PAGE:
2

I have a table which generates its primary key from a sequence (that just counts up from 0):

CREATE TABLE [dbo].[testTable](
    [id] [int] NOT NULL,
    [a] [int] NOT NULL,
 CONSTRAINT [PK_testTable] PRIMARY KEY CLUSTERED ([id] ASC))

ALTER TABLE [dbo].[tblTestTable] ADD  CONSTRAINT [DF_tblTestTable_id]  DEFAULT (NEXT VALUE FOR [seq_PK_tblTestTable]) FOR [id]

I've used Visual Studio's O/R Designer to create the mapping files for the table; the id field is defined as:

[global::System.Data.Linq.Mapping.ColumnAttribute(Storage="_id", DbType="Int NOT NULL", IsPrimaryKey=true)]
public int id {…}

and now I'm trying to insert data via LINQ.

var testTableRecord = new testTable()
{
    a = 1,
};
db.Connection.Open();
db.testTables.InsertOnSubmit(testTableRecord);
db.SubmitChanges();
Console.WriteLine($"id: {testTableRecord.id}");

The problem I'm encountering is, that LINQ seems unable to handle the id generation via sequence as it sets the id implicitly to 0 when inserting.

  • When I set the id to CanBeNull, the insert fails because it tries to insert NULL into a non-nullable field.
  • When I set the id to IsDbGenerated, the insert works but it expects an IDENTITY field and tries to load the generated id with SELECT CONVERT(Int,SCOPE_IDENTITY()) AS [value]',N'@p0 int',@p0=1 and than sets the id in the object to null because SCOPE_IDENTITY() returns null
  • I've been thinking about just using IsDbGenerated, destroying the LINQ object and querying the DB for the id, but I don't have anything unique to search for.

Unfortunately changing the id creation mechanism to IDENTITY is not an option.

Do I have to explicitly query the DB for the next sequence value and set the id manually?

Whats the best way to handle these inserts via LINQ?

PS: I need the id because I have to insert more data that uses the id as FK.

2

Looking at solutions from the raw sql perspective:

1.

INSERT INTO [dbo].[testTable] VALUES (NEXT VALUE FOR [dbo].[seq_PK_tblTestTable], 1)

Simply can't be done in LINQ to SQL as far as I can tell

2.

INSERT INTO [dbo].[testTable] (a) VALUES (1)

This can be achieved in LINQ to SQL by excluding the id property from the testTable entity.

If you need to retrieve ids from the table, you could create separate entities for inserting and querying:

public class testTableInsert {
    [ColumnAttribute(...)]
    public int a
}

public class testTableResult {
    [ColumnAttribute(...)]
    public int id

    [ColumnAttribute(...)]
    public int a
}

3.

DECLARE @nextId INT;
SELECT @nextId = NEXT VALUE FOR [dbo].[seq_PK_tblTestTable];  
INSERT INTO [dbo].[testTable] VALUES (@nextId, 1)

As you mentioned, this can be essentially achieved by manually requesting the next id before each insert. If you go this route there are multiple ways to achieve it in your code, you can consider stored procedures or use the LINQ data context to manually execute the sql to retrieve the next sequence value.

Here's a code sample demonstrating how to extend the generated DataContext using partial methods.

public partial class MyDataContext : System.Data.Linq.DataContext
{
    partial void InsertTestTable(TestTable instance)
    {

        using (var cmd = Connection.CreateCommand()) 
        {
            cmd.CommandText = "SELECT NEXT VALUE FOR [dbo].[seq_PK_TestTable] as NextId";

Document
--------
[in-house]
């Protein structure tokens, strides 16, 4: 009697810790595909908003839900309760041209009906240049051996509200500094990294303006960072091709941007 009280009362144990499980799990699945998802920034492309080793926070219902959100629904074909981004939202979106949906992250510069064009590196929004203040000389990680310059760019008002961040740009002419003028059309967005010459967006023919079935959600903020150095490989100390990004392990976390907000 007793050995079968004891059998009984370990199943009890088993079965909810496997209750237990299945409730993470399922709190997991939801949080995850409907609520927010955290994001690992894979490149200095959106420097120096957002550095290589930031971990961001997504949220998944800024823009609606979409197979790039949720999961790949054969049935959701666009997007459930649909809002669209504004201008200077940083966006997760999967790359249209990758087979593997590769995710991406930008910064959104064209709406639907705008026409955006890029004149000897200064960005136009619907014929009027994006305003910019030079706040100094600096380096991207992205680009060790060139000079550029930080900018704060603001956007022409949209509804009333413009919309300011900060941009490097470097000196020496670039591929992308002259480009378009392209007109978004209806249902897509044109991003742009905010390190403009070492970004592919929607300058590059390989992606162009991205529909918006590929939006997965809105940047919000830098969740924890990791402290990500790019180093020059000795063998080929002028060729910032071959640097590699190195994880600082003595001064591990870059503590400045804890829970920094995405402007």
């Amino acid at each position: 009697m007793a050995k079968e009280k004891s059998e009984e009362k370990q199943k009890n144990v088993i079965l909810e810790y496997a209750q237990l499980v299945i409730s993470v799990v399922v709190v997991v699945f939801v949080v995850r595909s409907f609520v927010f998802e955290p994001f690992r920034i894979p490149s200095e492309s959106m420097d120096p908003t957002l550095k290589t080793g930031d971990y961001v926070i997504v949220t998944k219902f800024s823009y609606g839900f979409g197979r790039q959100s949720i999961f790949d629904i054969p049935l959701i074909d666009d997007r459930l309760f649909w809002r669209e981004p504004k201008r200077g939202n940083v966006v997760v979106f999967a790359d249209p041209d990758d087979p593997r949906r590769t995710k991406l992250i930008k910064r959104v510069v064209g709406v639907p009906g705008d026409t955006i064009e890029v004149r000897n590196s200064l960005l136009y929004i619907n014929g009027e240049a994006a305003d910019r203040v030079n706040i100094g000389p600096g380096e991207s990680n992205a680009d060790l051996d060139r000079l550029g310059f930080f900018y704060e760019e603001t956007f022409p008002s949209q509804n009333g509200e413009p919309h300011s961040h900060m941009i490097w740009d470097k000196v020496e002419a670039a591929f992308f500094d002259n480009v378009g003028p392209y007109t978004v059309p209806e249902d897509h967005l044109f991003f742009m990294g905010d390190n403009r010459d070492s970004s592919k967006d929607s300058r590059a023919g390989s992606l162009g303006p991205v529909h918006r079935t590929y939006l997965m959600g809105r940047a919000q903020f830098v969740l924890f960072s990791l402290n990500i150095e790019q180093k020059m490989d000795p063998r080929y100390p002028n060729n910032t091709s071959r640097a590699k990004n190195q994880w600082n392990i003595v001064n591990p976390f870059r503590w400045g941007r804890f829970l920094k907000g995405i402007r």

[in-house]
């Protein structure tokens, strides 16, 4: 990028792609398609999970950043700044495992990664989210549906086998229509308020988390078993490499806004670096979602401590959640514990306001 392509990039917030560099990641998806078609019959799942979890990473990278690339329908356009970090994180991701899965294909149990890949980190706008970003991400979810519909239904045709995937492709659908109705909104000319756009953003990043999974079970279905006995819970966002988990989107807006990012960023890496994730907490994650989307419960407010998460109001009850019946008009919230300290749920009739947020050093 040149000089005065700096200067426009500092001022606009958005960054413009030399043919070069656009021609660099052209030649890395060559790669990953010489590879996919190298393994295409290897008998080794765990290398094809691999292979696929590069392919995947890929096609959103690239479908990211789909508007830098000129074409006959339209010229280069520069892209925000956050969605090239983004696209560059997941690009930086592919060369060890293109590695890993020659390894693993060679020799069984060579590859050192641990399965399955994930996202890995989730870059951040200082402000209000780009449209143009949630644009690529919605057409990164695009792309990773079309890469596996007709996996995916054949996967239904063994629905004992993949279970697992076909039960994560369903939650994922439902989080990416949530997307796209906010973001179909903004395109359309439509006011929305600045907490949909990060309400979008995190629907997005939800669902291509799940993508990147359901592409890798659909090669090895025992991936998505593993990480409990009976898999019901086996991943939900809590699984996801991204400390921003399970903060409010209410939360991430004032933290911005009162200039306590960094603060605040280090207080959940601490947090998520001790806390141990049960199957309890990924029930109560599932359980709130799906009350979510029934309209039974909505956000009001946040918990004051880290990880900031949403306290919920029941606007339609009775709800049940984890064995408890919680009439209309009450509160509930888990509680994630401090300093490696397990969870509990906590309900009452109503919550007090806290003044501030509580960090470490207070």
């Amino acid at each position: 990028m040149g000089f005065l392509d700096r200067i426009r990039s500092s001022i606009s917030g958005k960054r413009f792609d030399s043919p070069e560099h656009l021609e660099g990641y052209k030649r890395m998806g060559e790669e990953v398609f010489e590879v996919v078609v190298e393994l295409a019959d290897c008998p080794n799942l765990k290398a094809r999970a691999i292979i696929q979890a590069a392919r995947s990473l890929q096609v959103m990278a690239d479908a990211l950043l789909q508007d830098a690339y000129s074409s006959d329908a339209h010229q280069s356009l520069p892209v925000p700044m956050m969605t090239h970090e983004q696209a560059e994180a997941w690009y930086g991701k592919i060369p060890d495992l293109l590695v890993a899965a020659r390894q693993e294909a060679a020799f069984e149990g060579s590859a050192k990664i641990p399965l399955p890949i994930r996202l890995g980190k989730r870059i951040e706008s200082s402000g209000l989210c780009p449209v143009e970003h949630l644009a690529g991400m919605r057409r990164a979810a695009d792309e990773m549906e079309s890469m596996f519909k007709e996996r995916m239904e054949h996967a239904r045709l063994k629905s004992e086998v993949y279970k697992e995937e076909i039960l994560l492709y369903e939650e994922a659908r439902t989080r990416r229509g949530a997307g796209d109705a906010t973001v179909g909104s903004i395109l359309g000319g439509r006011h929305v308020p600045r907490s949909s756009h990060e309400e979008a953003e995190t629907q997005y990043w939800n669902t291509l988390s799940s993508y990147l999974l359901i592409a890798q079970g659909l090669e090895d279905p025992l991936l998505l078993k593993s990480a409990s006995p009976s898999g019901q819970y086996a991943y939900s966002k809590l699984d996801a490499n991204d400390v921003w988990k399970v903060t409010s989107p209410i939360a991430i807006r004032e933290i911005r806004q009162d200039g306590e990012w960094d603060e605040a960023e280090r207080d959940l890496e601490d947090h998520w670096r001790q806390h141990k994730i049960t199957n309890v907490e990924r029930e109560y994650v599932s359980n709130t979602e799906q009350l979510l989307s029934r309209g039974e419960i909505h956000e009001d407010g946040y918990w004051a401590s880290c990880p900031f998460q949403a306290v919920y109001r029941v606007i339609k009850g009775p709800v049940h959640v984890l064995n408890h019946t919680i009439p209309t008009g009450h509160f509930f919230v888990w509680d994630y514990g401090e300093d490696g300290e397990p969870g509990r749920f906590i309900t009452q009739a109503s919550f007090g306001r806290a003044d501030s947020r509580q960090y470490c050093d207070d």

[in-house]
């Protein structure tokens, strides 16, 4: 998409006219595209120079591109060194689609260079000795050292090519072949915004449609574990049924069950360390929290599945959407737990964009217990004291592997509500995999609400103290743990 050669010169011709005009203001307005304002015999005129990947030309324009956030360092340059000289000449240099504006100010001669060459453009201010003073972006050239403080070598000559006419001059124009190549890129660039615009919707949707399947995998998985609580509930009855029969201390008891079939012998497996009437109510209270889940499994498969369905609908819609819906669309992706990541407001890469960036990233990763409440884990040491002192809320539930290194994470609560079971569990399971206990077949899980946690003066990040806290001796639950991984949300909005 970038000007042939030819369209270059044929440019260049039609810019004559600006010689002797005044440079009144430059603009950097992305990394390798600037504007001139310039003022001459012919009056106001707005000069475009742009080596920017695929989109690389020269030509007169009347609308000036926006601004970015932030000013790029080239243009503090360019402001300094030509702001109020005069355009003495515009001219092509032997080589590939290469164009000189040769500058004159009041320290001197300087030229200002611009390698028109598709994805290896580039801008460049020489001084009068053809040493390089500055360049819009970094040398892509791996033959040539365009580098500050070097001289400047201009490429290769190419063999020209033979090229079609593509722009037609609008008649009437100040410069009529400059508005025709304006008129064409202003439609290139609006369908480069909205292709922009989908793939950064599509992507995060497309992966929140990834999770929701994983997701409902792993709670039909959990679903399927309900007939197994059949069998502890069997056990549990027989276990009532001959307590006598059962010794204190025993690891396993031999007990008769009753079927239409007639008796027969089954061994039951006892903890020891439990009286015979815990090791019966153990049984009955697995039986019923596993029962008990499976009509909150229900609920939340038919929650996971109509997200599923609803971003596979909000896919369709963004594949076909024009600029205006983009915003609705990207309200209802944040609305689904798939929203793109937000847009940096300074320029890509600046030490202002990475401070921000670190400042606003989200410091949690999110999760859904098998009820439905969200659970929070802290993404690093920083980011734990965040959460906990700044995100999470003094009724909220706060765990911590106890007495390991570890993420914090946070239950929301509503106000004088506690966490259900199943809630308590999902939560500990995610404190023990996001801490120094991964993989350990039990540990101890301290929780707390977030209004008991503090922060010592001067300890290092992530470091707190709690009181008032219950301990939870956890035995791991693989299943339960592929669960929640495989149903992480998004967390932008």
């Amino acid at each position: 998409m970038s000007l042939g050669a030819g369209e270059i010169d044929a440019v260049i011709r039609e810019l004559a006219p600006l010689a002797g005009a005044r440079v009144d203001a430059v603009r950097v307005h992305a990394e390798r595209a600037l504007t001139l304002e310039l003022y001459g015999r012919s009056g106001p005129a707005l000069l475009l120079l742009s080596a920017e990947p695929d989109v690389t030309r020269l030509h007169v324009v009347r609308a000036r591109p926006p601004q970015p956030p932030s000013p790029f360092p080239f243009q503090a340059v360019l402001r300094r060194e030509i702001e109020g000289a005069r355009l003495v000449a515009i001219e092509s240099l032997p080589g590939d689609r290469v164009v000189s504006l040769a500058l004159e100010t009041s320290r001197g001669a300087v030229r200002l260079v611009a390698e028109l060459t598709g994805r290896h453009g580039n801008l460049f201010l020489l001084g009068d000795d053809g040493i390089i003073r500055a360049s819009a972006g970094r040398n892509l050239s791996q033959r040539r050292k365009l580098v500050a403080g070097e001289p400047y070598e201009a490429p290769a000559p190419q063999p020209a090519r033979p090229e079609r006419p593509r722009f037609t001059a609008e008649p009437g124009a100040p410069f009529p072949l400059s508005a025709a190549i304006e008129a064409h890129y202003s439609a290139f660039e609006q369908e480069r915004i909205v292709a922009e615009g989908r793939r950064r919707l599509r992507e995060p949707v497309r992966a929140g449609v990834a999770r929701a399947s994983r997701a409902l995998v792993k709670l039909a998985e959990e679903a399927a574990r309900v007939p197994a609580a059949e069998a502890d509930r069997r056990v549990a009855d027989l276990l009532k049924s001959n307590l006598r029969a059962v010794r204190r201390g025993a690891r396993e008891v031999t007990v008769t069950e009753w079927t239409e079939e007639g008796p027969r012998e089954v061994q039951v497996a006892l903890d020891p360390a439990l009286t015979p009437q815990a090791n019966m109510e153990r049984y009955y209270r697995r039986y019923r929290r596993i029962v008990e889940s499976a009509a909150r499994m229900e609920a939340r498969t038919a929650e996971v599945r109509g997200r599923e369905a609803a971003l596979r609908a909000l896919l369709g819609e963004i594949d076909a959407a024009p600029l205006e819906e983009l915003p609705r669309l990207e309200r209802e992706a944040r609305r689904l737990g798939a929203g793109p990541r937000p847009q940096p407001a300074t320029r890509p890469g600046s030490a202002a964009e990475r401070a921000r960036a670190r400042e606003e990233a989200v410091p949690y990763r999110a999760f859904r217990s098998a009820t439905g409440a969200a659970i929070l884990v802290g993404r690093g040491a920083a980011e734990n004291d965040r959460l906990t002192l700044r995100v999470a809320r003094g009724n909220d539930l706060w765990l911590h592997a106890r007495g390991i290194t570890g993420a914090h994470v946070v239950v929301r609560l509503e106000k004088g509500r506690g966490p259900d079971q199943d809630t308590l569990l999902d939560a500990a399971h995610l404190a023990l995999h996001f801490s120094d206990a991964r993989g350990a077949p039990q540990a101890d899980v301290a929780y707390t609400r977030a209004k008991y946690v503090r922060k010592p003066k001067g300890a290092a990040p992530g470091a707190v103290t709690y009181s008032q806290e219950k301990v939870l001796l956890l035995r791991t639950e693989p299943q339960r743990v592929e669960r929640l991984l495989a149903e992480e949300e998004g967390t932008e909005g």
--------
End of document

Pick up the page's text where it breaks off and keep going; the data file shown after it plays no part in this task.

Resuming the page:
cmd.Transaction = Transaction;
            int nextId = (int) cmd.ExecuteScalar();
            instance.id = nextId;

            ExecuteDynamicInsert(instance);
        }         
    }
}

Once the above is implemented, you can safely insert entities like this, and they will generate the correct sequence id.

TestTable entity = new TestTable { a = 2 };
dataContext.TestTables.InsertOnSubmit(entity);
dataContext.SubmitChanges();
  • Method 3 looks interesting; do you know of a way to call the key generation method automatically on submit? It feels quite to error prone without it… – Beat Jan 31 at 16:27
  • @Beat added sample in the answer – Dan Ling Jan 31 at 18:33
  • that works wonderfully, thanks! – Beat Feb 1 at 7:21
  • on second thought: method 3 seems to be the road to hell! see stackoverflow.com/questions/54511913/… – Beat Feb 4 at 13:51
2

Your only hope is a pretty profound refactoring and use a stored procedure to insert records. The stored procedure can be mapped to the class's Insert method in the data context designer.

Using your table definition, the stored is nothing but this:

CREATE PROCEDURE InsertTestTable
(
    @id int OUTPUT,
    @a AS int
)
AS
BEGIN
    INSERT dbo.testTable (a) VALUES (@a);

    SET @id = (SELECT CONVERT(int, current_value) 
        FROM sys.sequences WHERE name = 'seq_PK_tblTestTable')
END

You can import this stored procedure into the context by dragging it from the Sql Object Explorer onto the designer surface, which will then look like this:

dbml designer

The next step is to click the testTable class and click the ellipses button for the Insert method (which got enabled by adding the stored procedure to the context):

Set Insert method

And customize it as follows:

Set Insert method dialog

That's all. Now LINQ-to-SQL will generate a stored procedure call to insert a record, for example:

declare @p3 int
set @p3=8

declare @p5 int
set @p5=0
exec sp_executesql N'EXEC @RETURN_VALUE = [dbo].[InsertTestTable] @id = @p0 OUTPUT, 
    @a = @p1',N'@p0 int output,@p1 int,@RETURN_VALUE int output',
    @p0=@p3 output,@p1=123,@RETURN_VALUE=@p5 output
select @p3, @p5

Of course you may have to wonder how long you're going to hang on to LINQ-to-SQL. Entity Framework Core has sequence support out of the box. And much more.

  • Thank you for your answer. This may be in many cases the best solution but in my specific situation I'd rather not perform any changes to the DB. – Beat Feb 1 at 7:24

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